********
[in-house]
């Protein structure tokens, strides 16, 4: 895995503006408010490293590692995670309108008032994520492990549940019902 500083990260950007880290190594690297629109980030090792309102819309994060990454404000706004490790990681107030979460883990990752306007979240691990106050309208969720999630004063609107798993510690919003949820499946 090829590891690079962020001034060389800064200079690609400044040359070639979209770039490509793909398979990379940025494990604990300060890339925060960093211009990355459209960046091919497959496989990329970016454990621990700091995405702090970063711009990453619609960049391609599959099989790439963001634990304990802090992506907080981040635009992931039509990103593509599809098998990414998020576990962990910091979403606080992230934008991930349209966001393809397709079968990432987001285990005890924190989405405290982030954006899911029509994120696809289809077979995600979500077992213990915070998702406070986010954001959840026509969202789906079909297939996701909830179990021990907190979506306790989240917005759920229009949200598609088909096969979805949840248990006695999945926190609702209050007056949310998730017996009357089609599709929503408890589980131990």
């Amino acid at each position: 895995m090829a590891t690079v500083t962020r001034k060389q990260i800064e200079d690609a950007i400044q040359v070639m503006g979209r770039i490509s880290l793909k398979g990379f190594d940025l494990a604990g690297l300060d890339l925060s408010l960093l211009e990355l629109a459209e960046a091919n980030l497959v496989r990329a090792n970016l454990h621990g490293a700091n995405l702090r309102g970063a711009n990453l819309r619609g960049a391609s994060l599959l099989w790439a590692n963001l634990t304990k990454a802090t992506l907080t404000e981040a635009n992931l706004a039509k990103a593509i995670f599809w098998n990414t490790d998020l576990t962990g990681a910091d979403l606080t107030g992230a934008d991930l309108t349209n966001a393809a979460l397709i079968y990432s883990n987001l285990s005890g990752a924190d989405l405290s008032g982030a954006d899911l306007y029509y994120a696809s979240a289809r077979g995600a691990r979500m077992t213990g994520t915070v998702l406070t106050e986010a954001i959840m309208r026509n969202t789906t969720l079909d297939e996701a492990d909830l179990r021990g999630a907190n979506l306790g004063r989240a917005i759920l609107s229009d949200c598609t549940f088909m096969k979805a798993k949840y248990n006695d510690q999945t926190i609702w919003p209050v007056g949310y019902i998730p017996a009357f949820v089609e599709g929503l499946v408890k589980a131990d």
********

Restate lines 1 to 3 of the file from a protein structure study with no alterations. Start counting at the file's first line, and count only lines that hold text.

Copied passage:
[in-house]
């Protein structure tokens, strides 16, 4: 895995503006408010490293590692995670309108008032994520492990549940019902 500083990260950007880290190594690297629109980030090792309102819309994060990454404000706004490790990681107030979460883990990752306007979240691990106050309208969720999630004063609107798993510690919003949820499946 090829590891690079962020001034060389800064200079690609400044040359070639979209770039490509793909398979990379940025494990604990300060890339925060960093211009990355459209960046091919497959496989990329970016454990621990700091995405702090970063711009990453619609960049391609599959099989790439963001634990304990802090992506907080981040635009992931039509990103593509599809098998990414998020576990962990910091979403606080992230934008991930349209966001393809397709079968990432987001285990005890924190989405405290982030954006899911029509994120696809289809077979995600979500077992213990915070998702406070986010954001959840026509969202789906079909297939996701909830179990021990907190979506306790989240917005759920229009949200598609088909096969979805949840248990006695999945926190609702209050007056949310998730017996009357089609599709929503408890589980131990």
């Amino acid at each position: 895995m090829a590891t690079v500083t962020r001034k060389q990260i800064e200079d690609a950007i400044q040359v070639m503006g979209r770039i490509s880290l793909k398979g990379f190594d940025l494990a604990g690297l300060d890339l925060s408010l960093l211009e990355l629109a459209e960046a091919n980030l497959v496989r990329a090792n970016l454990h621990g490293a700091n995405l702090r309102g970063a711009n990453l819309r619609g960049a391609s994060l599959l099989w790439a590692n963001l634990t304990k990454a802090t992506l907080t404000e981040a635009n992931l706004a039509k990103a593509i995670f599809w098998n990414t490790d998020l576990t962990g990681a910091d979403l606080t107030g992230a934008d991930l309108t349209n966001a393809a979460l397709i079968y990432s883990n987001l285990s005890g990752a924190d989405l405290s008032g982030a954006d899911l306007y029509y994120a696809s979240a289809r077979g995600a691990r979500m077992t213990g994520t915070v998702l406070t106050e986010a954001i959840m309208r026509n969202t789906t969720l079909d297939e996701a492990d909830l179990r021990g999630a907190n979506l306790g004063r989240a917005i759920l609107s229009d949200c598609t549940f088909m096969k979805a798993k949840y248990n006695d510690q999945t926190i609702w919003p209050v007056g949310y019902i998730p017996a009357f949820v089609e599709g929503l499946v408890k589980a131990d």